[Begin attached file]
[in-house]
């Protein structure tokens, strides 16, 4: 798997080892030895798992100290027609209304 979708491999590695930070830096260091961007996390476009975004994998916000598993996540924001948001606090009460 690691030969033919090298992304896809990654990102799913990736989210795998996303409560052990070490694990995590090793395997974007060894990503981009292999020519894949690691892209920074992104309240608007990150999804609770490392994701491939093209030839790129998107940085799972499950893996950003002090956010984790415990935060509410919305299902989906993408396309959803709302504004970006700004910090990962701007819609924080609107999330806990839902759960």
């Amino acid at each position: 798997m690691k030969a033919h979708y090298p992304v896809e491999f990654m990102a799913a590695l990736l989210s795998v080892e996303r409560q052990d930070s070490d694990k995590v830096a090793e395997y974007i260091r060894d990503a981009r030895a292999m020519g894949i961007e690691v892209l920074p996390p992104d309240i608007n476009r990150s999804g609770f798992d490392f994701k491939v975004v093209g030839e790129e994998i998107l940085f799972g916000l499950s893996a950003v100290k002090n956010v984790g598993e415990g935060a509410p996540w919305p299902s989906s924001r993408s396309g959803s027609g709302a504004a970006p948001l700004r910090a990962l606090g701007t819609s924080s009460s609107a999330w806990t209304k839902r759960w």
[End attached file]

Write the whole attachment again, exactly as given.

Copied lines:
[in-house]
């Protein structure tokens, strides 16, 4: 798997080892030895798992100290027609209304 979708491999590695930070830096260091961007996390476009975004994998916000598993996540924001948001606090009460 690691030969033919090298992304896809990654990102799913990736989210795998996303409560052990070490694990995590090793395997974007060894990503981009292999020519894949690691892209920074992104309240608007990150999804609770490392994701491939093209030839790129998107940085799972499950893996950003002090956010984790415990935060509410919305299902989906993408396309959803709302504004970006700004910090990962701007819609924080609107999330806990839902759960």
């Amino acid at each position: 798997m690691k030969a033919h979708y090298p992304v896809e491999f990654m990102a799913a590695l990736l989210s795998v080892e996303r409560q052990d930070s070490d694990k995590v830096a090793e395997y974007i260091r060894d990503a981009r030895a292999m020519g894949i961007e690691v892209l920074p996390p992104d309240i608007n476009r990150s999804g609770f798992d490392f994701k491939v975004v093209g030839e790129e994998i998107l940085f799972g916000l499950s893996a950003v100290k002090n956010v984790g598993e415990g935060a509410p996540w919305p299902s989906s924001r993408s396309g959803s027609g709302a504004a970006p948001l700004r910090a990962l606090g701007t819609s924080s009460s609107a999330w806990t209304k839902r759960w």